There is a difference between being poor and being broke. Broke is temporary and Poor is eternal.
While you may console yourself with the fact that for your friend, it was a sheer ‘stroke of luck’, the truth behind his success and your current status is much more profound – the truth is though your friend is being the ‘rich dad’, you may not be making adequate efforts to move out of the ‘poor dad’ zone.
Here are five reasons why it is taking you so long to be the ‘rich dad’ and why many like you are unable to break out of the ‘middle-class’.
1. Create multiple sources of income
Millionaires, on an average, have at least seven sources of income. While extracting more juice out of a single source may not be an easy task, the easier way to get more juice is by increasing the number of sources. Sources of income other than your regular salary can include income from mutual funds, freelancing and similar.
2. Make your money work for you
While the middle-class always strive and work extremely hard to ‘earn’ money, the rich make every penny work for them. While the middle-class slog for typically nine hours a day, five days a week to earn a nominal salary only to later squander it over ‘liabilities’. At the same time, the rich ensure that every penny that they hold is invested well enough to fetch returns for their fortune – investments are not just limited to financial products; investing an amount to upgrade knowledge is also a prudent investment.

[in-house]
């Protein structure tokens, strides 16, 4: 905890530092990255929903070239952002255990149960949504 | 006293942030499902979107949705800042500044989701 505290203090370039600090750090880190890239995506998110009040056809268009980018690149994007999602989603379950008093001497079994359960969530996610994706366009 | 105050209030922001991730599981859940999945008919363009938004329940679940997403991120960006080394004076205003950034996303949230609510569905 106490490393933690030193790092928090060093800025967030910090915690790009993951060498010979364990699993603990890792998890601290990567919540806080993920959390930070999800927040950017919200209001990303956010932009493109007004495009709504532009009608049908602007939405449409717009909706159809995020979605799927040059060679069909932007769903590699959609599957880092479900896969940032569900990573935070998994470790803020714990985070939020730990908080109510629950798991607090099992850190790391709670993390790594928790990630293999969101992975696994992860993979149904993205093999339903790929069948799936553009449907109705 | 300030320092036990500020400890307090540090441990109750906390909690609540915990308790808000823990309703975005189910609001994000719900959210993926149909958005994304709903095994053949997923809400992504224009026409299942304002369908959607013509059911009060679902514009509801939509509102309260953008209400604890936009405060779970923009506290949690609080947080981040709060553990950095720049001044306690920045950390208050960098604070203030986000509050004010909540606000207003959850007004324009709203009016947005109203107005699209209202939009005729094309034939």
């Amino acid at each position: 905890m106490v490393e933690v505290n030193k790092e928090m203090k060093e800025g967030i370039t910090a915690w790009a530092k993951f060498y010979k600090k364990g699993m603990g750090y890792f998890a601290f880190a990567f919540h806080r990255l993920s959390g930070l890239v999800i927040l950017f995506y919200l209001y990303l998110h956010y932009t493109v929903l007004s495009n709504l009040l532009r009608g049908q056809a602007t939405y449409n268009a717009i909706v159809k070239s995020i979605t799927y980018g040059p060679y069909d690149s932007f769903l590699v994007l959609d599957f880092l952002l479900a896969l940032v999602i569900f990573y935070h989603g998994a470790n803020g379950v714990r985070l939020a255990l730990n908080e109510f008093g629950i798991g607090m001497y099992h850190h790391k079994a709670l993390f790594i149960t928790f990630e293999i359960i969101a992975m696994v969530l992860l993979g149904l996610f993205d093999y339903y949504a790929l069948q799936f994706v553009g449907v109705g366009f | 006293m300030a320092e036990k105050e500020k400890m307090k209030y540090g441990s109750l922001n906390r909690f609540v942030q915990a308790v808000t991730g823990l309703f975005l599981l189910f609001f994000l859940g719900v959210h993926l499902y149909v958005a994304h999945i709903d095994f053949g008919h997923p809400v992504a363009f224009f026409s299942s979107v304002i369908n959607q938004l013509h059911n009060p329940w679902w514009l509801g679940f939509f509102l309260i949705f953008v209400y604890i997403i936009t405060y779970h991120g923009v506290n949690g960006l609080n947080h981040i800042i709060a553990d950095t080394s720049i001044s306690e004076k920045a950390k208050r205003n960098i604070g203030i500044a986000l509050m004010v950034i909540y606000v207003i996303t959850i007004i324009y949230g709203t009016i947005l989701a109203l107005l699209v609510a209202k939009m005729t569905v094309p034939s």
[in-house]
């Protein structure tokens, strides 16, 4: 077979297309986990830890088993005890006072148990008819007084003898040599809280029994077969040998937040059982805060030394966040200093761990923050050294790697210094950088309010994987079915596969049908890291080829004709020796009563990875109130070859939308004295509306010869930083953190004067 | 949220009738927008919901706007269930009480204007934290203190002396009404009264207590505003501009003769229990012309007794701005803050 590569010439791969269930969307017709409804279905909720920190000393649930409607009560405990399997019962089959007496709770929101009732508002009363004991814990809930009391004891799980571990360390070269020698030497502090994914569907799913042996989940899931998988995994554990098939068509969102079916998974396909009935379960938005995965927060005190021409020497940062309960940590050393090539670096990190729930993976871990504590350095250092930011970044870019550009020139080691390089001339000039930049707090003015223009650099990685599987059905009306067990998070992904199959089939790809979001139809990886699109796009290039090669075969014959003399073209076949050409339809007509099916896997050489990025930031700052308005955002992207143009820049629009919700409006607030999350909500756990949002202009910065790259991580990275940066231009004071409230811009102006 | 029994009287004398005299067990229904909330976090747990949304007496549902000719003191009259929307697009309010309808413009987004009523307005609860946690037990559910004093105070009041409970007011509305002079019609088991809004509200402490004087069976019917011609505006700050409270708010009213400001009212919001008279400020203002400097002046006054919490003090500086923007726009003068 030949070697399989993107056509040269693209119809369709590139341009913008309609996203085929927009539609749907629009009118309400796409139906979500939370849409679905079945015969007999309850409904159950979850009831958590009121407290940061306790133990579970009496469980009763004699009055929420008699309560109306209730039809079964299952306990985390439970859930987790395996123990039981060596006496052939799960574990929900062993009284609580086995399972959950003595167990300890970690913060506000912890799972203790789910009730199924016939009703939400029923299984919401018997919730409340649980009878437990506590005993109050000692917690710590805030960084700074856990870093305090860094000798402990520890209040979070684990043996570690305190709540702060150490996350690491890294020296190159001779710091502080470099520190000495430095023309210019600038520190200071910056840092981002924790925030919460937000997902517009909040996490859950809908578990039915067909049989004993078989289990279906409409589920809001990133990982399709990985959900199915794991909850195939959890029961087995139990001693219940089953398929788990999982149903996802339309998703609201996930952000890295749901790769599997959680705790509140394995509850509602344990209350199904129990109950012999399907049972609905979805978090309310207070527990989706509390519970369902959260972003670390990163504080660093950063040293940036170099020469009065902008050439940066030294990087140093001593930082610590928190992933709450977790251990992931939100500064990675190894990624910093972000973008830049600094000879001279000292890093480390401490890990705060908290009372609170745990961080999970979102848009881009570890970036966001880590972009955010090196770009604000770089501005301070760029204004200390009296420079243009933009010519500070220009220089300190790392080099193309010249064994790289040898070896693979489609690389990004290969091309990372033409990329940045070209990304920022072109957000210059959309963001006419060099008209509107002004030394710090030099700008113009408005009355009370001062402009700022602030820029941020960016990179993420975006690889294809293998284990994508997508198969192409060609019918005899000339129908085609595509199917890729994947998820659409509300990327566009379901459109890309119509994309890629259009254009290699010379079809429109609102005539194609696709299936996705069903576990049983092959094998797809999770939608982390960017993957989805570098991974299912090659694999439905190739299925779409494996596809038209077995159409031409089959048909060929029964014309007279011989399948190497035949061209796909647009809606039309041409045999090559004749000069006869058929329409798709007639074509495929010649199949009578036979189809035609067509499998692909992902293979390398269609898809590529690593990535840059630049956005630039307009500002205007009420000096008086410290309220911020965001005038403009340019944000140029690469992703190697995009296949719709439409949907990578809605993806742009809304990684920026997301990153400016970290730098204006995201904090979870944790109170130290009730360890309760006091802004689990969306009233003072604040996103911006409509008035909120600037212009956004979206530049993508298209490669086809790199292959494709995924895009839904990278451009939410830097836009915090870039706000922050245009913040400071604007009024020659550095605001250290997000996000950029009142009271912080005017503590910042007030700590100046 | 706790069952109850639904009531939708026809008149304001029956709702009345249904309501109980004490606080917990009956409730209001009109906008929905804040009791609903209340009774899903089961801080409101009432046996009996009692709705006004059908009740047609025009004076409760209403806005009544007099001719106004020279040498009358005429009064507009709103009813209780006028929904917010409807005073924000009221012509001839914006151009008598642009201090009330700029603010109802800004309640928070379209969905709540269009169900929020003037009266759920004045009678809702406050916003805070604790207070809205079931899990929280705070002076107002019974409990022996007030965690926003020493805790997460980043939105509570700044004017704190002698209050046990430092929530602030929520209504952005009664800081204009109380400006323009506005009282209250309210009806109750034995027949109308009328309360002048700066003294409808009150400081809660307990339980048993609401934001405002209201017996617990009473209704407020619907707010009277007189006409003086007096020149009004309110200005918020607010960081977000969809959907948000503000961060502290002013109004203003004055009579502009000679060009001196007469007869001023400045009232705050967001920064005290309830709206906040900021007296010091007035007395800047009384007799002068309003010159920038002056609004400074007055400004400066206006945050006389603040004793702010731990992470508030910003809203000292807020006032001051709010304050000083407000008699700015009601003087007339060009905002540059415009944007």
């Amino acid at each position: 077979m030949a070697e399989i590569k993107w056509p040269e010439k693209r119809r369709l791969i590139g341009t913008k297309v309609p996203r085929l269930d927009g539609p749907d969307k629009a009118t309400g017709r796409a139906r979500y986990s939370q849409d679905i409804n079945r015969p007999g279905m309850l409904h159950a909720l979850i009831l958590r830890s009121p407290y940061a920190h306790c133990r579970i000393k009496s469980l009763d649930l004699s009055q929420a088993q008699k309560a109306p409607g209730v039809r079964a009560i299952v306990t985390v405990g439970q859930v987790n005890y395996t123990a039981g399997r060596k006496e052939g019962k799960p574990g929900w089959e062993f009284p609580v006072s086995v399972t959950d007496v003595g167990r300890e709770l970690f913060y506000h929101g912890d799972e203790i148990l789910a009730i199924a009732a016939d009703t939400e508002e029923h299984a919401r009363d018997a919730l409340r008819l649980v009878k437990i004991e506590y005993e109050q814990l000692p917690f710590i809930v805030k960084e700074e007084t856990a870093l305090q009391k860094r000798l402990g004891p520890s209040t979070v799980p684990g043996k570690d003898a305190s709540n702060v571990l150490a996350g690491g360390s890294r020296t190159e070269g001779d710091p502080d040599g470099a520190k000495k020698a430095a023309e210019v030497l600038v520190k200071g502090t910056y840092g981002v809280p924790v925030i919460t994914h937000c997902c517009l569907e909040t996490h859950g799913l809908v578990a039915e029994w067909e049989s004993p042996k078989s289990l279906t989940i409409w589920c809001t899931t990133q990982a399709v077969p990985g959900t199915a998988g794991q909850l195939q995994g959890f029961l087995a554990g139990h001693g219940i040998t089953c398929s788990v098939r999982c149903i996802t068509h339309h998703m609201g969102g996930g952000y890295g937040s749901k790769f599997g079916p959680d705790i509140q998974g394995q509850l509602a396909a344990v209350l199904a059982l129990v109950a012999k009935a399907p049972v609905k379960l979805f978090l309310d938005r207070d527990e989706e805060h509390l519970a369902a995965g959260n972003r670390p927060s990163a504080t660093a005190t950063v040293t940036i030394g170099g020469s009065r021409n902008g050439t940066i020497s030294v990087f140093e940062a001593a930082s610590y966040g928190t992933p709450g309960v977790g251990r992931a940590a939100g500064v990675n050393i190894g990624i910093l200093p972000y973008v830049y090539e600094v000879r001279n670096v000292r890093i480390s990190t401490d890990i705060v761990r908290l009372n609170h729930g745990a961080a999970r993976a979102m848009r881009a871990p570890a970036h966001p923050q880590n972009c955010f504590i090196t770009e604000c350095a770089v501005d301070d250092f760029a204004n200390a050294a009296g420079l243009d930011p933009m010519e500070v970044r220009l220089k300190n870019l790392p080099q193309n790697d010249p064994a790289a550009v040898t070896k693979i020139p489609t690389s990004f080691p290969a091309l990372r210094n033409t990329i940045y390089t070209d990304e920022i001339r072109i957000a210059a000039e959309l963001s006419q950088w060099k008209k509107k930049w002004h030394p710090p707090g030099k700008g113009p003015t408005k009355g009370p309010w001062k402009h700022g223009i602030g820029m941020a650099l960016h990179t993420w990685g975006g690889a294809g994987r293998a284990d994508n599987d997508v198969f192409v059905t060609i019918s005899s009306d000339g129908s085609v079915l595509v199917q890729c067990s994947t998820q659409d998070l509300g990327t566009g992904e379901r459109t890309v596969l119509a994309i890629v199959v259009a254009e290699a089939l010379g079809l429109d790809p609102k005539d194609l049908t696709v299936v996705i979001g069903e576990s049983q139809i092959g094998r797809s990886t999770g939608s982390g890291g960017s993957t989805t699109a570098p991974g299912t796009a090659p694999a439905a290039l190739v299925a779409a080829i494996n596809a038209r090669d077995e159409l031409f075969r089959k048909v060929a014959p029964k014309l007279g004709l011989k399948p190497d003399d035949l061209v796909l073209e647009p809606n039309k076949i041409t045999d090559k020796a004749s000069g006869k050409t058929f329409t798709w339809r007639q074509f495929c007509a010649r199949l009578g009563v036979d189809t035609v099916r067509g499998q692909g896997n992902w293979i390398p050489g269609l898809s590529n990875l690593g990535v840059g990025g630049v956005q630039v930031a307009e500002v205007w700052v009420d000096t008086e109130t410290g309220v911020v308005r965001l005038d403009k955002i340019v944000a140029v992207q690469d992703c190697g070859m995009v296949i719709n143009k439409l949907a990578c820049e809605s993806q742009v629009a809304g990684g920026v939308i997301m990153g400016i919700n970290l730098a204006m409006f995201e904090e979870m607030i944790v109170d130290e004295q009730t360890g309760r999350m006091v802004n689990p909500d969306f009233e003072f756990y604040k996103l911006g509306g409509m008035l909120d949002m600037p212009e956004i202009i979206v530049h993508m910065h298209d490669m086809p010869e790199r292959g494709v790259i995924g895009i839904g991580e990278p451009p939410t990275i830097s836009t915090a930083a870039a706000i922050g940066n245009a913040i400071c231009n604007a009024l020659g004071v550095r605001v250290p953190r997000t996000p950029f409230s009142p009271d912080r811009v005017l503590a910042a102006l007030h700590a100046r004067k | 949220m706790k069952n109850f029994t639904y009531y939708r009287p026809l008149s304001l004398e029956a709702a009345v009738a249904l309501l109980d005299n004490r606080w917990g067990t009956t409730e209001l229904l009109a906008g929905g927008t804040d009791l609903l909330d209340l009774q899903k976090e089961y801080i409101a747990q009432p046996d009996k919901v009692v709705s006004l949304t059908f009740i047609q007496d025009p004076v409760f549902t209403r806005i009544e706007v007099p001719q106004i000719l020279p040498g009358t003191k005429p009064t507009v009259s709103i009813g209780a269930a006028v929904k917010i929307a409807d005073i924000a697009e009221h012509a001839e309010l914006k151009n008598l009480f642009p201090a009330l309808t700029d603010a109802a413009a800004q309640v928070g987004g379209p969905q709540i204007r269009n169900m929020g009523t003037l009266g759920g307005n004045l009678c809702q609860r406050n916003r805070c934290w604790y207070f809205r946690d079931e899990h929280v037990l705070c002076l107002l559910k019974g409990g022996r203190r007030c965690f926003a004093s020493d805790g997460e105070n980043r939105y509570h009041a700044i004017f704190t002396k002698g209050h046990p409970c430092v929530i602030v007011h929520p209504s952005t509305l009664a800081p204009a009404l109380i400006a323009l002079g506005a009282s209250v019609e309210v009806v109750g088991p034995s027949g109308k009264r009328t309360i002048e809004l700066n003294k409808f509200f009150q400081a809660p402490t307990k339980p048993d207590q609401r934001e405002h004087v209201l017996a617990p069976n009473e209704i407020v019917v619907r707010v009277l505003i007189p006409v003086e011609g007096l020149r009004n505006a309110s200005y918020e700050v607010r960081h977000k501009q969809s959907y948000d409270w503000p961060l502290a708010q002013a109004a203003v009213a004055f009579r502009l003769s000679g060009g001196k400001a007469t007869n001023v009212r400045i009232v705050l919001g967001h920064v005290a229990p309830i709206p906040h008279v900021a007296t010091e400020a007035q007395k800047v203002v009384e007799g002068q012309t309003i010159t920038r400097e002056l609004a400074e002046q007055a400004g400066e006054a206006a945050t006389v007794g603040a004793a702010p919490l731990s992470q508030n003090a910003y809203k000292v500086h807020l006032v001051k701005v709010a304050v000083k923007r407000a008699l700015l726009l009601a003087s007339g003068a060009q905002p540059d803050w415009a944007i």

3. Failures inspire winners and defeat losers
Every failure should be taken up as an opportunity to introspect and learn from the experience. Mistakes and failure do not make you a loser but failing to learn from the experience is a sure way to lose.
4. Risk is to be managed, not avoided
At the cost of sounding cliché, risk and returns move in the same direction. Risk is different from uncertainty – risk can be managed and calculated to certain degree. Risk emanates from one’s lack of knowledge and awareness and not because of the system per se. As Kiyosaki puts it – “I have never met a rich person who has never lost money. But I have met a lot of poor people who have never lost a dime…investing, that is.”
5. Stop buying liabilities assuming them to be assets
It is important to understand what an asset is, and then buy more of it. Although many feel that it is simple to identify an asset from a liability, many tend to repeat the same mistake – buying liabilities, assuming them to be assets.
An asset is something that can yield economic benefits for the owner in future while a liability is something that needs consistent expenses.
A car, for example, may seem to be an asset but in reality, it is a liability – you need to pay for maintenance, insurance and other ad-hoc expenses while the value of the car is continuously depreciating.
Pride says, “impossible”
Reason says, “pointless”
Experience says, “impractical”
Doers ask, “When do we start?”
You will never be as young as you are today; the best day is today, and best time is now.
If you continue being the average middle-class guy, it is only because you chose to be that guy.
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